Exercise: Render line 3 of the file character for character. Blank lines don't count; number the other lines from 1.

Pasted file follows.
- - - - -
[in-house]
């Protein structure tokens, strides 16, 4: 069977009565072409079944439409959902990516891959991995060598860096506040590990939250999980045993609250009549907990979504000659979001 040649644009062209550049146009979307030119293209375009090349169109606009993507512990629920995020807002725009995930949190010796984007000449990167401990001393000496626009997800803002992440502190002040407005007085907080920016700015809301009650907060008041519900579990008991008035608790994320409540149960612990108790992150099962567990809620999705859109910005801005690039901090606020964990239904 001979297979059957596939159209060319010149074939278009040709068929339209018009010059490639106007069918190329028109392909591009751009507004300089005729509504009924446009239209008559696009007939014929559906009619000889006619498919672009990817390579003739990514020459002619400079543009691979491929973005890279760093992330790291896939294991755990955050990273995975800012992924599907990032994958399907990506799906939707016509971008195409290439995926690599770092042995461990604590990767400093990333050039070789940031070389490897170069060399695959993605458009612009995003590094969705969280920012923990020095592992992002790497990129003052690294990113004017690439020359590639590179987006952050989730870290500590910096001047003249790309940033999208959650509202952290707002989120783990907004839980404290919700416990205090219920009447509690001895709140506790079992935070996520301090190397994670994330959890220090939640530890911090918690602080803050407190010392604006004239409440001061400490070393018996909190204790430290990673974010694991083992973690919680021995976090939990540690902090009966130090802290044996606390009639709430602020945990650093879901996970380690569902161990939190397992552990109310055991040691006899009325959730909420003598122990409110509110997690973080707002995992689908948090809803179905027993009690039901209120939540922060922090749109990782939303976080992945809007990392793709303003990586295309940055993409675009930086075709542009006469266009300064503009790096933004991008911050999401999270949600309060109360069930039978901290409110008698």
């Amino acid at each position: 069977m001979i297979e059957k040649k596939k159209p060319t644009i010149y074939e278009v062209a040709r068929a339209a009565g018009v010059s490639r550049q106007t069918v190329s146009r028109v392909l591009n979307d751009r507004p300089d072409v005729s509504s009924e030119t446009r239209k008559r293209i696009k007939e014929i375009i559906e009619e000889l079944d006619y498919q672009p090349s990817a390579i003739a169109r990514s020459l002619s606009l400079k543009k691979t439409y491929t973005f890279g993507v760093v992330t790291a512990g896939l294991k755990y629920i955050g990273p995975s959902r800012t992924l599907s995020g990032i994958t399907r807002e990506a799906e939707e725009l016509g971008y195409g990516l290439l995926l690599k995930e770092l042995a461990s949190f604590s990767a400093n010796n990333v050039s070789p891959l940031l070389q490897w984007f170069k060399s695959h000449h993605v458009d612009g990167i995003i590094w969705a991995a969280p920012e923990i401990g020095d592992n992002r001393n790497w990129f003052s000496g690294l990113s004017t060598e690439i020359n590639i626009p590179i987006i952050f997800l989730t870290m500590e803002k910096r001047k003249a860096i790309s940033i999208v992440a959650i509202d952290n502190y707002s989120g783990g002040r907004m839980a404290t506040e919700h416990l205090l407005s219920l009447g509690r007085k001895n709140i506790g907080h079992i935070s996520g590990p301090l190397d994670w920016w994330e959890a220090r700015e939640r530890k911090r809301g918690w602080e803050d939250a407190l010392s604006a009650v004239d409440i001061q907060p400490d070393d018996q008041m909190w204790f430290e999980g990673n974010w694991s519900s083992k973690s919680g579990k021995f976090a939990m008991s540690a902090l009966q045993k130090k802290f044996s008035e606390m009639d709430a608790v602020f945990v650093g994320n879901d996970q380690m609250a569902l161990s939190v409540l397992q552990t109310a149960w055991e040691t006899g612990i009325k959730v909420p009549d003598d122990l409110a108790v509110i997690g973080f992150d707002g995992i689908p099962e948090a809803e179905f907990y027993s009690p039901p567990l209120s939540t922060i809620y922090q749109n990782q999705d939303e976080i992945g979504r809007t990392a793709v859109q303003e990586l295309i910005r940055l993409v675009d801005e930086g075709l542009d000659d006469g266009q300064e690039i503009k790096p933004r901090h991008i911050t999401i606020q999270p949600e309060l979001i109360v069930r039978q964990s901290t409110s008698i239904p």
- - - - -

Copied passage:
């Amino acid at each position: 069977m001979i297979e059957k040649k596939k159209p060319t644009i010149y074939e278009v062209a040709r068929a339209a009565g018009v010059s490639r550049q106007t069918v190329s146009r028109v392909l591009n979307d751009r507004p300089d072409v005729s509504s009924e030119t446009r239209k008559r293209i696009k007939e014929i375009i559906e009619e000889l079944d006619y498919q672009p090349s990817a390579i003739a169109r990514s020459l002619s606009l400079k543009k691979t439409y491929t973005f890279g993507v760093v992330t790291a512990g896939l294991k755990y629920i955050g990273p995975s959902r800012t992924l599907s995020g990032i994958t399907r807002e990506a799906e939707e725009l016509g971008y195409g990516l290439l995926l690599k995930e770092l042995a461990s949190f604590s990767a400093n010796n990333v050039s070789p891959l940031l070389q490897w984007f170069k060399s695959h000449h993605v458009d612009g990167i995003i590094w969705a991995a969280p920012e923990i401990g020095d592992n992002r001393n790497w990129f003052s000496g690294l990113s004017t060598e690439i020359n590639i626009p590179i987006i952050f997800l989730t870290m500590e803002k910096r001047k003249a860096i790309s940033i999208v992440a959650i509202d952290n502190y707002s989120g783990g002040r907004m839980a404290t506040e919700h416990l205090l407005s219920l009447g509690r007085k001895n709140i506790g907080h079992i935070s996520g590990p301090l190397d994670w920016w994330e959890a220090r700015e939640r530890k911090r809301g918690w602080e803050d939250a407190l010392s604006a009650v004239d409440i001061q907060p400490d070393d018996q008041m909190w204790f430290e999980g990673n974010w694991s519900s083992k973690s919680g579990k021995f976090a939990m008991s540690a902090l009966q045993k130090k802290f044996s008035e606390m009639d709430a608790v602020f945990v650093g994320n879901d996970q380690m609250a569902l161990s939190v409540l397992q552990t109310a149960w055991e040691t006899g612990i009325k959730v909420p009549d003598d122990l409110a108790v509110i997690g973080f992150d707002g995992i689908p099962e948090a809803e179905f907990y027993s009690p039901p567990l209120s939540t922060i809620y922090q749109n990782q999705d939303e976080i992945g979504r809007t990392a793709v859109q303003e990586l295309i910005r940055l993409v675009d801005e930086g075709l542009d000659d006469g266009q300064e690039i503009k790096p933004r901090h991008i911050t999401i606020q999270p949600e309060l979001i109360v069930r039978q964990s901290t409110s008698i239904p």